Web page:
Bell has Weir fans salivating
By CHRIS STEVENSON -- Ottawa Sun
They are both skinny guys with lots of energy.
Both are responsible for helping Southern Ontario shake off the effects of SARS.
Mick Jagger, make way for Mike Weir.
On the heels of the day-long concert highlighted by the finale by Jagger and the Rolling Stones comes word this year's Bell Canadian Open -- set for the Hamilton Golf and Country Club from Sept. 1-7 -- could be the most successful ever.
The presence of Weir is a big reason why.
His win at The Masters created a buzz around the Canadian Open and has made the event an attractive option for corporate buyers.
"Mike's win put a lot of people who were thinking about it over the top," said Bill Paul, the Canadian Open's tournament director. "The phone rang and rang (after The Masters). I can't believe the number of tickets we sold after Mike said he was playing (in the Canadian Open)."
Weir has already attracted a number of fans and the field looks like it will be strong despite the effects of the SARS outbreak and lingering fears among players and caddies.
"It was a concern of the players," said Paul, who attended the Western Open recently to try and line up players for the Open. "To be honest, it probably did have an impact. At The Memorial tournament (in May), players were asking, 'What's going on up there?' They thought there were people walking around with one arm and welts all over their faces."
Sunday's final round, as well as marquee and weekly tickets, are sold out for the tournament. Daily grounds tickets for Monday through Saturday are still available and can be ordered online at www.bell.ca/cdnopen or by calling 1-800-571-6736.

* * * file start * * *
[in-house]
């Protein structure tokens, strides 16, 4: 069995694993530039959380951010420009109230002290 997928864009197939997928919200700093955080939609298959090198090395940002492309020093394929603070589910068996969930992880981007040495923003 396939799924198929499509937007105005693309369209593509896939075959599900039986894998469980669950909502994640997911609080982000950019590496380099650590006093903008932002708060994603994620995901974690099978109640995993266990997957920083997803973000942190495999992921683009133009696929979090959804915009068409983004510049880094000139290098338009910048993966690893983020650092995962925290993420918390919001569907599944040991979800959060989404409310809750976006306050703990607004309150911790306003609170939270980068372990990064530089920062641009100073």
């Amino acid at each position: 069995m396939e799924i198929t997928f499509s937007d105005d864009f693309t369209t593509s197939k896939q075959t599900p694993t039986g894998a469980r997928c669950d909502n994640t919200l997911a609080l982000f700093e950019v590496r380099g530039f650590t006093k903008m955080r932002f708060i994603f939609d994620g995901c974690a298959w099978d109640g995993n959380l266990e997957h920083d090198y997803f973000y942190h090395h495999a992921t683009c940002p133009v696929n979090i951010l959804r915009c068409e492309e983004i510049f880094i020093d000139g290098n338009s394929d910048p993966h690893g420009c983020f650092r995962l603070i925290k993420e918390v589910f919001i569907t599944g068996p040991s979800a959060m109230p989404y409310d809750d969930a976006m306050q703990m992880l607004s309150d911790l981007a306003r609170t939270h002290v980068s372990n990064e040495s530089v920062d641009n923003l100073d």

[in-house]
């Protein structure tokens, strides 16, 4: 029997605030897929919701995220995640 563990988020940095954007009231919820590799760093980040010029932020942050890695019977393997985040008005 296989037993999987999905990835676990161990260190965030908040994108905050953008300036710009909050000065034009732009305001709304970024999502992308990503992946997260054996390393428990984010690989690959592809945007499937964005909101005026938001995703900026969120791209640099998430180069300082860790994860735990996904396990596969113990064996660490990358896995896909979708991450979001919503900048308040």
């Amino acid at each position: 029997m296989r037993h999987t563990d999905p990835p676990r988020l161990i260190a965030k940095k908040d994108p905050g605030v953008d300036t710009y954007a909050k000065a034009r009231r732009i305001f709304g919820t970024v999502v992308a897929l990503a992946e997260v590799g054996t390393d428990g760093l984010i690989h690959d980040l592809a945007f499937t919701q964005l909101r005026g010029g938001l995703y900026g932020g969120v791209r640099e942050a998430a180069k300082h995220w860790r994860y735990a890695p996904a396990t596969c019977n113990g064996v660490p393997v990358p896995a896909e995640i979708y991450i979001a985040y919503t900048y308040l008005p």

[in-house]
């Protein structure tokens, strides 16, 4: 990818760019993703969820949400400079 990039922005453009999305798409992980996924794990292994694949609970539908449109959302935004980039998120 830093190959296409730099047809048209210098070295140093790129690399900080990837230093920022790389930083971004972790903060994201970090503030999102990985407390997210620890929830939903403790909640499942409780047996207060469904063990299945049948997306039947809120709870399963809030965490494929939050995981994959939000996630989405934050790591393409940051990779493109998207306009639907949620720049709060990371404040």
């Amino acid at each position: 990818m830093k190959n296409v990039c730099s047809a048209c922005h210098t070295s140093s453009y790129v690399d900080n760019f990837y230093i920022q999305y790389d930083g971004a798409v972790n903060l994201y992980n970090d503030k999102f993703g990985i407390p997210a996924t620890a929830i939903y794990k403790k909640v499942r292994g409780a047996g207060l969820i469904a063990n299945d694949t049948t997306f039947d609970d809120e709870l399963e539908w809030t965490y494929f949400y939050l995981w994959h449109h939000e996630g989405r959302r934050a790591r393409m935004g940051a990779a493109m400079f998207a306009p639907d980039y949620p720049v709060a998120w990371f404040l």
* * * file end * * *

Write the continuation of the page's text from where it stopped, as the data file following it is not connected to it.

HEAR AND THERE: The region will be represented next week at the Canadian junior championships in Calgary by Matt McMahon of Brockville, Marc-Etienne Bussieres from Hull, Emilien Dupont of Vankleek Hill, Craig and Brad Revell of Kingston, Peter Sauerbrei of Kingston, Charles-Etienne Seguin of Buckingham, Alec Hubert of Pembroke and Thomas Westfall of Camelot ... The Canadian Junior Golf Association, meanwhile, has selected Ottawa's Allen River and Mark Coldham, Ryan Sevigny of Stittsville and Zhou Mengfei of Kanata to compete in the boys' 14-16 division at the Ping Canadian junior match play championships at the Horseshoe Valley Resort in Barrie. Ottawa's Wendell Touhey will be competing in the boys' 17-18 division ... Ottawa's Ashley Bickerton will be on the Quebec team at the CLGA's national junior championships beginning Tuesday at Royal Quebec.
TAP-INS: Tom Hossfeld of Rivermead emerged from a four-way tie to capture the OVGA's mid-amateur championship (40 and over) at Mont Ste-Marie. Hossfeld, Jean-Marc Denis of Mont Cascades, Greg Clarke of the Hunt and Mike Chevrier of Brockville all finished 18 holes with rounds of 75. The winners in the handicap divisions were: John Taylor of Upper Canada in the under-five group with a 76; David Saunders of Brockville with a 79 in the six-nine handicap category; Ian Donnelly of Mont Ste-Marie in the 10-13 group with an 80 and Ryan Gilchrist of Emerald Links with an 83 in the 14-20 group ... Jordan Bracken of Rideau View won the city and district junior match play championship on the 19th hole of his match with Sean O'Malley of Pembroke ... The juniors will be back at it again Tuesday with a Field Day at Metcalfe.
CHIP SHOTS: Manotick's Brad Fritsch moved up to 67th place, jumping 20 spots, on the Canadian Tour's Order of Merit with last week's T16 at the Victoria Open, good for $2,372.22. That brings his earnings this year on the CanTour to $5,622 ... Rookie Julian James of Ottawa is 144th on the Order of Merit.
19th HOLE: Bob Hope, who passed away last week, was the last of the Hollywood types to lend his name to an event on the PGA Tour. He had his favourite targets, including an ex-president, who had a control problem. "We have 51 golf courses in Palm Springs. He (Gerald Ford) never decides which course he will play until after the first tee shot," said Hope. "At least he can't cheat on his score -- because all you have to do is look back down the fairway and count the wounded."